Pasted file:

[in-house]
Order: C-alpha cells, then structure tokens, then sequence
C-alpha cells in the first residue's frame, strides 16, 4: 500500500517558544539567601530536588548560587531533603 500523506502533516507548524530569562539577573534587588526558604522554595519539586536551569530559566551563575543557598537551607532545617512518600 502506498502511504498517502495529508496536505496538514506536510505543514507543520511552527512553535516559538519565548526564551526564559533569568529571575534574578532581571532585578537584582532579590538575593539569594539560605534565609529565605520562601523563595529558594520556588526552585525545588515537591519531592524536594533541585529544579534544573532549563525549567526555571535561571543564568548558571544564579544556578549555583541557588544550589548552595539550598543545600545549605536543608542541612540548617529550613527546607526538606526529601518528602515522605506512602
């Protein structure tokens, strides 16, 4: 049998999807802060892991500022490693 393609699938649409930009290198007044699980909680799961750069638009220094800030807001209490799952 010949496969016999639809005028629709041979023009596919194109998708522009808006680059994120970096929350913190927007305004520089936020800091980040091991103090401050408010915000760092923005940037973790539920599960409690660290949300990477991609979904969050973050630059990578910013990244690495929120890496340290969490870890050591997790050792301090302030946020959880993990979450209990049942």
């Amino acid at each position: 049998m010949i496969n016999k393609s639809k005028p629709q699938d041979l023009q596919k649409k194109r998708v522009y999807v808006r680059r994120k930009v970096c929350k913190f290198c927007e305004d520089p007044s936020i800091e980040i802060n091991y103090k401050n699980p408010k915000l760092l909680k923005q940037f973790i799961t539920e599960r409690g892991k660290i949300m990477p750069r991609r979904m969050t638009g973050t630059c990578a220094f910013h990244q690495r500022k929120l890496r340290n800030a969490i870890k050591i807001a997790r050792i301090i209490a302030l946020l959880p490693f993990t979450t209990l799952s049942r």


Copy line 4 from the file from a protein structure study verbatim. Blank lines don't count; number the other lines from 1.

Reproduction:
């Protein structure tokens, strides 16, 4: 049998999807802060892991500022490693 393609699938649409930009290198007044699980909680799961750069638009220094800030807001209490799952 010949496969016999639809005028629709041979023009596919194109998708522009808006680059994120970096929350913190927007305004520089936020800091980040091991103090401050408010915000760092923005940037973790539920599960409690660290949300990477991609979904969050973050630059990578910013990244690495929120890496340290969490870890050591997790050792301090302030946020959880993990979450209990049942």